And that’s okay. What I’d like you to do is revisit the list and only pick on a few that you’d be interested in doing.
Examples of Content in the Mental Health Space
I love examples and I think examples make it much easier for people to digest new ideas. In keeping with this flow, I’d like to offer examples of human focused content that relate to what you do and who you help.
Here are some examples of content used to connect with people:
- The Crappy Childhood Fairy – Blog
- The Calmer – Blog
- Syracuse University – Therapist Checklist
- Begin Again Institute – Am I Addicted to Porn Assessment
- Protect Young Eyes – Internet Safety Assessment
- Sunrise Services Inc. – Do I Need Therapy Quiz
- Eddins Counseling Group – Career Burnout Test
- Sherry Walling – Introduction Video to Movement
- Therapist Aid – Positive Psychology Exercise Worksheet
- Sukie Baxter – How To Relieve Stress And Anxiety Fast Video
I’ve given you a wide range of sources from therapists and recovery centers to consultants and coaches. Each of these sources utilizes content to connect with people. Whether they are allowing the person to use introspection to evaluate their own life or they’re talking about their own challenges, the content has purpose, it’s designed to connect, and its goal is to provide help.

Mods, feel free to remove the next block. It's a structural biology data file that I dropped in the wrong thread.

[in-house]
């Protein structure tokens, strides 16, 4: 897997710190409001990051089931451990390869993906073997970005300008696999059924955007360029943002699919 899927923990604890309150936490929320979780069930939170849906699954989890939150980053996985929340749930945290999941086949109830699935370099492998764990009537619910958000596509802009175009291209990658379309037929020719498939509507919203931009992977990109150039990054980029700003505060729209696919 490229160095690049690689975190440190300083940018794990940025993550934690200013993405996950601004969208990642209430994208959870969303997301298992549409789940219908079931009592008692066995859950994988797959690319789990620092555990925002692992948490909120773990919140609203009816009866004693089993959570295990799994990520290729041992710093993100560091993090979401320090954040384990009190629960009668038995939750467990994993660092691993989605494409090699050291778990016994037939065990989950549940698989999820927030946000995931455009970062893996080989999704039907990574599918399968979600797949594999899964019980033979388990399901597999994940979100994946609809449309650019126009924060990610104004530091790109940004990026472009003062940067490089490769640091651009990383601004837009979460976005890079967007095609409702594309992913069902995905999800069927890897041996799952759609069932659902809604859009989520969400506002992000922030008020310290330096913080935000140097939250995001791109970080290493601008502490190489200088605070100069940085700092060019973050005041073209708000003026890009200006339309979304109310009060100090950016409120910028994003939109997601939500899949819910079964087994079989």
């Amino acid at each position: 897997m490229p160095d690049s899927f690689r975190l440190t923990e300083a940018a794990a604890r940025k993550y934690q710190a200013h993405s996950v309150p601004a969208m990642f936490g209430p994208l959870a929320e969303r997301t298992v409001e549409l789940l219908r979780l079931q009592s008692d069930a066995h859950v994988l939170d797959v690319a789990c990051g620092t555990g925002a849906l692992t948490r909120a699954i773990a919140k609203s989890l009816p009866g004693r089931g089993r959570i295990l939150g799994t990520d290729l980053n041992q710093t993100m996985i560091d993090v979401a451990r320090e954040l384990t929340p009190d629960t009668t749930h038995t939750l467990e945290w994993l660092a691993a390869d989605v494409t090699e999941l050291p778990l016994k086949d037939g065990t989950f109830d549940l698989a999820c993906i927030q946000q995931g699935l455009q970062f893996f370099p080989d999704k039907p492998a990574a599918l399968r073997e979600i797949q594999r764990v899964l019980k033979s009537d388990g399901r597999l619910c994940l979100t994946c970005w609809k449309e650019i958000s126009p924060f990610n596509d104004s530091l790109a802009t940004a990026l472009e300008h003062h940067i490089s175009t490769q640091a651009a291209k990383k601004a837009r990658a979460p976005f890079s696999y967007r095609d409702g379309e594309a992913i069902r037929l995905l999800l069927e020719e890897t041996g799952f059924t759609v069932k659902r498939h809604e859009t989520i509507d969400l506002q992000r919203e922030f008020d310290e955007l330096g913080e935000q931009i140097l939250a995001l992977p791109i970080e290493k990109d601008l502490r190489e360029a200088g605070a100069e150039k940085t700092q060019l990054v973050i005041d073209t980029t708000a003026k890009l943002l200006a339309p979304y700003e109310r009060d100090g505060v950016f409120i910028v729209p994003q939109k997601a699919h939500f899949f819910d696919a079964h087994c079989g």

While I’m not endorsing any of these sources, they are great illustrations of the variety of content you can provide to reach your target market, improve your website’s retention rate, and bring in new clients to your therapy practice.
What’s Holding You Back?
In the world of digital marketing, high quality content is the foundation for success. I know it can be a daunting task to create content, especially for therapists who may be more focused on the human element than the digital one. However, it is still very important to focus on the humans you help and remember that each piece of content should fit into the bigger picture of your clients’ mental health journey.
I know firsthand how challenging writing content can be. It takes time, it can be mentally challenging, and it can be really hard to get started.
If you’re struggling to get started, just think back to your day. What did you talk about? What challenges did your clients or future clients talk about? How can you help them overcome those challenges?
Just start typing out your conversation as if you were in a session. Then let it sit. Circle back to it in a few days and take a fresh look at it. Ask yourself how can you shape those thoughts into a blog post, video, or another piece of content?
That is your first step. And once you take that one, the second will be much easier.